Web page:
Fresh off his presidential campaign announcement Sunday, Herman Cain sought to push back against criticism from some prominent GOP opinion leaders. Karl Rove, for example, called him a “talk radio guy” and Charles Krauthammer said his candidacy was for “entertainment.”
“Karl Rove, I respect. Krauthammer, I have a lot of respect for — he’s one of the thoughtful conservatives out there,” Cain told The Daily Caller. “My response is … I’m not running to become president of the establishment. I am running to become president of the people of the United States of America.”
“[Rove and Krauthammer] will eventually wake up and realize that I am a serious candidate for the nomination” — Cain added — when they “realize there is a disconnect between establishment thinking and real world thinking.”
Speaking of average Americans, Cain has impressed many conservatives with his speaking ability, not to mention his credentials in terms of business and leadership experience, but has sometimes stumbled over foreign policy questions.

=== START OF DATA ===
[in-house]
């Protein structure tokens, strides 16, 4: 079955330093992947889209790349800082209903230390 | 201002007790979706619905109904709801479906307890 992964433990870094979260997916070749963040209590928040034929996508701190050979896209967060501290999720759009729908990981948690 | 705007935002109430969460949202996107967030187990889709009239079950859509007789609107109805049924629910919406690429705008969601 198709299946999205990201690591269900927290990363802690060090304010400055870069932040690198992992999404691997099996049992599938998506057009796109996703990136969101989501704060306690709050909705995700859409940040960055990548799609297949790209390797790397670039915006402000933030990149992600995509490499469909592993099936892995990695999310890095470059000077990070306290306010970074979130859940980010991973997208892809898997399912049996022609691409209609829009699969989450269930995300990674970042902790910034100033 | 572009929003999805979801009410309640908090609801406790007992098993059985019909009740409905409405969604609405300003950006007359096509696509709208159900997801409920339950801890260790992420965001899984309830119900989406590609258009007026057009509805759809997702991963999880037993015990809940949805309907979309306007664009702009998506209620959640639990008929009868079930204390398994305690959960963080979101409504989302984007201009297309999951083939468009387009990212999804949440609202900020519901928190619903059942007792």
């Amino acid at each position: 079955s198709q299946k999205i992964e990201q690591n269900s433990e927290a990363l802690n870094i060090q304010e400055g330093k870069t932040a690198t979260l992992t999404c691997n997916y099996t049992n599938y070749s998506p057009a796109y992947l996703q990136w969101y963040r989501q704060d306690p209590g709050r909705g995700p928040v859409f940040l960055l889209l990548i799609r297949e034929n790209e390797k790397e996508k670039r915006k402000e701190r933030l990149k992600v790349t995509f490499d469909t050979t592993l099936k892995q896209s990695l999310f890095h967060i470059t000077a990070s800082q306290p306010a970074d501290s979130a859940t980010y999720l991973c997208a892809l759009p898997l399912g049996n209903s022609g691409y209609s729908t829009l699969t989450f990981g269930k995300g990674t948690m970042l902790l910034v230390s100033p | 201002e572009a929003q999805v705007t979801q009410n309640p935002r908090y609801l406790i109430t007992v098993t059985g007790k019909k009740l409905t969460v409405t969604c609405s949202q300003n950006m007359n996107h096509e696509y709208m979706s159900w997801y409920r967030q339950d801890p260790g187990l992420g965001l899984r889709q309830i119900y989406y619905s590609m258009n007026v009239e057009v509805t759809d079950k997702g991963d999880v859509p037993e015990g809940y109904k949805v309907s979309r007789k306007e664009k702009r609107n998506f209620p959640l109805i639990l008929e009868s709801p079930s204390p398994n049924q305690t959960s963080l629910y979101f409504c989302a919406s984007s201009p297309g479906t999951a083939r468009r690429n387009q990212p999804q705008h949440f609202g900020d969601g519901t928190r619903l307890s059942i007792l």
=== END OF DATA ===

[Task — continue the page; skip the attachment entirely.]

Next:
During the first GOP debate in South Carolina, for example, Cain refused talk specifically about his plan for Afghanistan. He also seemed to stumble during a Fox News Sunday question over the “right of return” for Palestinians.
But Cain told TheDC: “Foreign policy experience and knowledge is more than about bombs and bullets — It’s about bombs, bullets and economics.”
In that regard, Cain is very well-traveled.
While serving on the boards of multinational corporations such as Whirlpool and AGCO — as well as during his time as president of the National Restaurant Association — Cain took business trips to China, South Africa, Italy, Germany, Great Britain, Brazil, Australia and Japan. Personally, he has also traveled to Canada and Mexico, and says he will travel this year — during the campaign — to Israel.
“Is it just bombs and bullets? — no — there is an economic component…I know more about foreign economic policy than most people.”